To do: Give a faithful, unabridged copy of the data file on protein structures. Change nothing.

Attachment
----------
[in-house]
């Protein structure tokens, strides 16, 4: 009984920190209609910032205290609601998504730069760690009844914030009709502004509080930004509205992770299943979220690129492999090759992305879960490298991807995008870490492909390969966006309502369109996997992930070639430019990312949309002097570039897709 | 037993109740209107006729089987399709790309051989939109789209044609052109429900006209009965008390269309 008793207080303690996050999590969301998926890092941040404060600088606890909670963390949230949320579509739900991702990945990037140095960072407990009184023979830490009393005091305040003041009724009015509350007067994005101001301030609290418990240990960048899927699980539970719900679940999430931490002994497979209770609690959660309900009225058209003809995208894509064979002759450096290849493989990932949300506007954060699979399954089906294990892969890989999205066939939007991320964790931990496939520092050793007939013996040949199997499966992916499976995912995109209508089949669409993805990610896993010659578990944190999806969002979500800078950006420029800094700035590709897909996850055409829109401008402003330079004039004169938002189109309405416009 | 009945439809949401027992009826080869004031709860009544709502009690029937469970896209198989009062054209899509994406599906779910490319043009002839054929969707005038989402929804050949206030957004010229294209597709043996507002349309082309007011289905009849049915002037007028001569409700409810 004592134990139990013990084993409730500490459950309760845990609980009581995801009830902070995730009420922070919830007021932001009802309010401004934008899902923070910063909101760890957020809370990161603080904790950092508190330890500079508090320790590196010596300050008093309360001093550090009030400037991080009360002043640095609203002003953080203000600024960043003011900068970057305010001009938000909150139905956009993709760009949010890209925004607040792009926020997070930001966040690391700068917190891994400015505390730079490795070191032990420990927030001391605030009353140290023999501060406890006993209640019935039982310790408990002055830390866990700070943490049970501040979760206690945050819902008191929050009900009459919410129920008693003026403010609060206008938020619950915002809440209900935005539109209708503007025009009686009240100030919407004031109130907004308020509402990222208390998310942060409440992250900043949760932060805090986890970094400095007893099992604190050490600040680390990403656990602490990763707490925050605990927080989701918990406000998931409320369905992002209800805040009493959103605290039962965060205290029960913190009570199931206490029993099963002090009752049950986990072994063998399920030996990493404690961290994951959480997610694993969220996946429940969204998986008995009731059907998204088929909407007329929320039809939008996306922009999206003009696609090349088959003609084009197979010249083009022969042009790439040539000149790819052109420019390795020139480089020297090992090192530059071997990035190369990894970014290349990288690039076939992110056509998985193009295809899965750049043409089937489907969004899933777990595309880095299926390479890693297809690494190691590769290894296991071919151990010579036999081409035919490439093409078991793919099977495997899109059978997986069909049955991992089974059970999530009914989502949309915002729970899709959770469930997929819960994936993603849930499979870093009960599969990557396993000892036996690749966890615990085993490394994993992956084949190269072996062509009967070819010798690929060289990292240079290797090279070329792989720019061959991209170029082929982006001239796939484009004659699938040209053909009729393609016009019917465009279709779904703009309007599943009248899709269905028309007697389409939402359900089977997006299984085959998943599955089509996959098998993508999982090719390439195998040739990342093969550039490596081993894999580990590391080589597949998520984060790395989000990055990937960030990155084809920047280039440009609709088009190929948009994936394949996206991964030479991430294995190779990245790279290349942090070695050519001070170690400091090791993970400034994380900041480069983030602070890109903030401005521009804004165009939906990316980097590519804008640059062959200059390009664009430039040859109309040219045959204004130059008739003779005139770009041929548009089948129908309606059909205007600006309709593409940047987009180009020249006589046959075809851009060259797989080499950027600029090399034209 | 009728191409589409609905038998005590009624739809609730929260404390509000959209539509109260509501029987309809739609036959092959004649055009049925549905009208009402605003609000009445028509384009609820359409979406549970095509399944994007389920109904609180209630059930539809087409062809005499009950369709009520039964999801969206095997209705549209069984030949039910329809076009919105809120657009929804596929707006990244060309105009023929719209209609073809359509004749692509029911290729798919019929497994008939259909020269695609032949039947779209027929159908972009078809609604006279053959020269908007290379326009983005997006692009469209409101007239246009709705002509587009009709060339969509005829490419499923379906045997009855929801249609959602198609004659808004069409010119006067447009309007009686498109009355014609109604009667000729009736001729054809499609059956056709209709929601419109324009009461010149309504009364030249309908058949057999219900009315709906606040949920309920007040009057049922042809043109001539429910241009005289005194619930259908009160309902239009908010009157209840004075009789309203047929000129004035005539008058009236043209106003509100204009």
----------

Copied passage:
[in-house]
């Protein structure tokens, strides 16, 4: 009984920190209609910032205290609601998504730069760690009844914030009709502004509080930004509205992770299943979220690129492999090759992305879960490298991807995008870490492909390969966006309502369109996997992930070639430019990312949309002097570039897709 | 037993109740209107006729089987399709790309051989939109789209044609052109429900006209009965008390269309 008793207080303690996050999590969301998926890092941040404060600088606890909670963390949230949320579509739900991702990945990037140095960072407990009184023979830490009393005091305040003041009724009015509350007067994005101001301030609290418990240990960048899927699980539970719900679940999430931490002994497979209770609690959660309900009225058209003809995208894509064979002759450096290849493989990932949300506007954060699979399954089906294990892969890989999205066939939007991320964790931990496939520092050793007939013996040949199997499966992916499976995912995109209508089949669409993805990610896993010659578990944190999806969002979500800078950006420029800094700035590709897909996850055409829109401008402003330079004039004169938002189109309405416009 | 009945439809949401027992009826080869004031709860009544709502009690029937469970896209198989009062054209899509994406599906779910490319043009002839054929969707005038989402929804050949206030957004010229294209597709043996507002349309082309007011289905009849049915002037007028001569409700409810 004592134990139990013990084993409730500490459950309760845990609980009581995801009830902070995730009420922070919830007021932001009802309010401004934008899902923070910063909101760890957020809370990161603080904790950092508190330890500079508090320790590196010596300050008093309360001093550090009030400037991080009360002043640095609203002003953080203000600024960043003011900068970057305010001009938000909150139905956009993709760009949010890209925004607040792009926020997070930001966040690391700068917190891994400015505390730079490795070191032990420990927030001391605030009353140290023999501060406890006993209640019935039982310790408990002055830390866990700070943490049970501040979760206690945050819902008191929050009900009459919410129920008693003026403010609060206008938020619950915002809440209900935005539109209708503007025009009686009240100030919407004031109130907004308020509402990222208390998310942060409440992250900043949760932060805090986890970094400095007893099992604190050490600040680390990403656990602490990763707490925050605990927080989701918990406000998931409320369905992002209800805040009493959103605290039962965060205290029960913190009570199931206490029993099963002090009752049950986990072994063998399920030996990493404690961290994951959480997610694993969220996946429940969204998986008995009731059907998204088929909407007329929320039809939008996306922009999206003009696609090349088959003609084009197979010249083009022969042009790439040539000149790819052109420019390795020139480089020297090992090192530059071997990035190369990894970014290349990288690039076939992110056509998985193009295809899965750049043409089937489907969004899933777990595309880095299926390479890693297809690494190691590769290894296991071919151990010579036999081409035919490439093409078991793919099977495997899109059978997986069909049955991992089974059970999530009914989502949309915002729970899709959770469930997929819960994936993603849930499979870093009960599969990557396993000892036996690749966890615990085993490394994993992956084949190269072996062509009967070819010798690929060289990292240079290797090279070329792989720019061959991209170029082929982006001239796939484009004659699938040209053909009729393609016009019917465009279709779904703009309007599943009248899709269905028309007697389409939402359900089977997006299984085959998943599955089509996959098998993508999982090719390439195998040739990342093969550039490596081993894999580990590391080589597949998520984060790395989000990055990937960030990155084809920047280039440009609709088009190929948009994936394949996206991964030479991430294995190779990245790279290349942090070695050519001070170690400091090791993970400034994380900041480069983030602070890109903030401005521009804004165009939906990316980097590519804008640059062959200059390009664009430039040859109309040219045959204004130059008739003779005139770009041929548009089948129908309606059909205007600006309709593409940047987009180009020249006589046959075809851009060259797989080499950027600029090399034209 | 009728191409589409609905038998005590009624739809609730929260404390509000959209539509109260509501029987309809739609036959092959004649055009049925549905009208009402605003609000009445028509384009609820359409979406549970095509399944994007389920109904609180209630059930539809087409062809005499009950369709009520039964999801969206095997209705549209069984030949039910329809076009919105809120657009929804596929707006990244060309105009023929719209209609073809359509004749692509029911290729798919019929497994008939259909020269695609032949039947779209027929159908972009078809609604006279053959020269908007290379326009983005997006692009469209409101007239246009709705002509587009009709060339969509005829490419499923379906045997009855929801249609959602198609004659808004069409010119006067447009309007009686498109009355014609109604009667000729009736001729054809499609059956056709209709929601419109324009009461010149309504009364030249309908058949057999219900009315709906606040949920309920007040009057049922042809043109001539429910241009005289005194619930259908009160309902239009908010009157209840004075009789309203047929000129004035005539008058009236043209106003509100204009």